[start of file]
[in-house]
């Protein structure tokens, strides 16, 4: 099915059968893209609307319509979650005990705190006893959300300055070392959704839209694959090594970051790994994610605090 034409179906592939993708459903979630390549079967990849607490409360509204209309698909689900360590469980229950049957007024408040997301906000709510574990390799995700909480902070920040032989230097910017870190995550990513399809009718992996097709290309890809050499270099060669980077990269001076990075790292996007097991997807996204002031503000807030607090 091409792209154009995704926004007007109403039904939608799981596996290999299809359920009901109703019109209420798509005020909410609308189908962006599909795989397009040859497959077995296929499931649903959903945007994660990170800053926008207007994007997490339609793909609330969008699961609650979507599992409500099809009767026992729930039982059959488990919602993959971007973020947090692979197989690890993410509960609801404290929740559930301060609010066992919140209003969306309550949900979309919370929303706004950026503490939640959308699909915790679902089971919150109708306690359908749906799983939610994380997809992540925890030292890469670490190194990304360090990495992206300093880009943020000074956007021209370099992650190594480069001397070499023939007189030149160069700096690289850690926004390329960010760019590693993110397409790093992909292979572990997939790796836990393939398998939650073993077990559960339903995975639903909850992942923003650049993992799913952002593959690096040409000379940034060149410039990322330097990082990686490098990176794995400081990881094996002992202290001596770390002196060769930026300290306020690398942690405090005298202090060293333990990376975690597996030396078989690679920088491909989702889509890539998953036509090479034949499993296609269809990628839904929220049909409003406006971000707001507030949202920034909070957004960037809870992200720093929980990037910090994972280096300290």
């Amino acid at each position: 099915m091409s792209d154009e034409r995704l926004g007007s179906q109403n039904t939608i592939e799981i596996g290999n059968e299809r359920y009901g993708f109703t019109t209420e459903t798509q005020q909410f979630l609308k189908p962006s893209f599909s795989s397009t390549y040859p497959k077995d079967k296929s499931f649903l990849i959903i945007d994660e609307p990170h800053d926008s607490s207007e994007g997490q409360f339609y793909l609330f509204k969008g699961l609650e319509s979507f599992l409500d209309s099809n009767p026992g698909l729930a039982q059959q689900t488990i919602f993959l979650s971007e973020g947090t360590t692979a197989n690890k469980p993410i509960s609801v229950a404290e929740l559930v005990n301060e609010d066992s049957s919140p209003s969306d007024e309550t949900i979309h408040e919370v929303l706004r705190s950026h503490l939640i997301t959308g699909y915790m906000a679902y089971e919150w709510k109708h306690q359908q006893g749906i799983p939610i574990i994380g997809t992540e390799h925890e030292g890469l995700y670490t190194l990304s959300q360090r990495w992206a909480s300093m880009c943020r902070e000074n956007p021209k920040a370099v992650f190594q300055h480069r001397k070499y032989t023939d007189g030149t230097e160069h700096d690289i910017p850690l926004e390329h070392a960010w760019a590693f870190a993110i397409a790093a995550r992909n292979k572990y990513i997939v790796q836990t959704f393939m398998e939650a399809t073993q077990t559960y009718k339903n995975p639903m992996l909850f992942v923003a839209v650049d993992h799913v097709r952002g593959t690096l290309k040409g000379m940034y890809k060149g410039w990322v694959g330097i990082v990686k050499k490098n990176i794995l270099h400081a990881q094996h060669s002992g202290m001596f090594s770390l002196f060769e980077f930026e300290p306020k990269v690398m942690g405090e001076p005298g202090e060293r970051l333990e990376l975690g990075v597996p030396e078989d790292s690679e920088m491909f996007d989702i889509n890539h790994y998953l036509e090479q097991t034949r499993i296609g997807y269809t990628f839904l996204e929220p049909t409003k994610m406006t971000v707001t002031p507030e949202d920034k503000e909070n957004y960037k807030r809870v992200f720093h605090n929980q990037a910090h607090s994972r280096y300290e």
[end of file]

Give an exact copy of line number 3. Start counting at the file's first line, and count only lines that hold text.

């Amino acid at each position: 099915m091409s792209d154009e034409r995704l926004g007007s179906q109403n039904t939608i592939e799981i596996g290999n059968e299809r359920y009901g993708f109703t019109t209420e459903t798509q005020q909410f979630l609308k189908p962006s893209f599909s795989s397009t390549y040859p497959k077995d079967k296929s499931f649903l990849i959903i945007d994660e609307p990170h800053d926008s607490s207007e994007g997490q409360f339609y793909l609330f509204k969008g699961l609650e319509s979507f599992l409500d209309s099809n009767p026992g698909l729930a039982q059959q689900t488990i919602f993959l979650s971007e973020g947090t360590t692979a197989n690890k469980p993410i509960s609801v229950a404290e929740l559930v005990n301060e609010d066992s049957s919140p209003s969306d007024e309550t949900i979309h408040e919370v929303l706004r705190s950026h503490l939640i997301t959308g699909y915790m906000a679902y089971e919150w709510k109708h306690q359908q006893g749906i799983p939610i574990i994380g997809t992540e390799h925890e030292g890469l995700y670490t190194l990304s959300q360090r990495w992206a909480s300093m880009c943020r902070e000074n956007p021209k920040a370099v992650f190594q300055h480069r001397k070499y032989t023939d007189g030149t230097e160069h700096d690289i910017p850690l926004e390329h070392a960010w760019a590693f870190a993110i397409a790093a995550r992909n292979k572990y990513i997939v790796q836990t959704f393939m398998e939650a399809t073993q077990t559960y009718k339903n995975p639903m992996l909850f992942v923003a839209v650049d993992h799913v097709r952002g593959t690096l290309k040409g000379m940034y890809k060149g410039w990322v694959g330097i990082v990686k050499k490098n990176i794995l270099h400081a990881q094996h060669s002992g202290m001596f090594s770390l002196f060769e980077f930026e300290p306020k990269v690398m942690g405090e001076p005298g202090e060293r970051l333990e990376l975690g990075v597996p030396e078989d790292s690679e920088m491909f996007d989702i889509n890539h790994y998953l036509e090479q097991t034949r499993i296609g997807y269809t990628f839904l996204e929220p049909t409003k994610m406006t971000v707001t002031p507030e949202d920034k503000e909070n957004y960037k807030r809870v992200f720093h605090n929980q990037a910090h607090s994972r280096y300290e």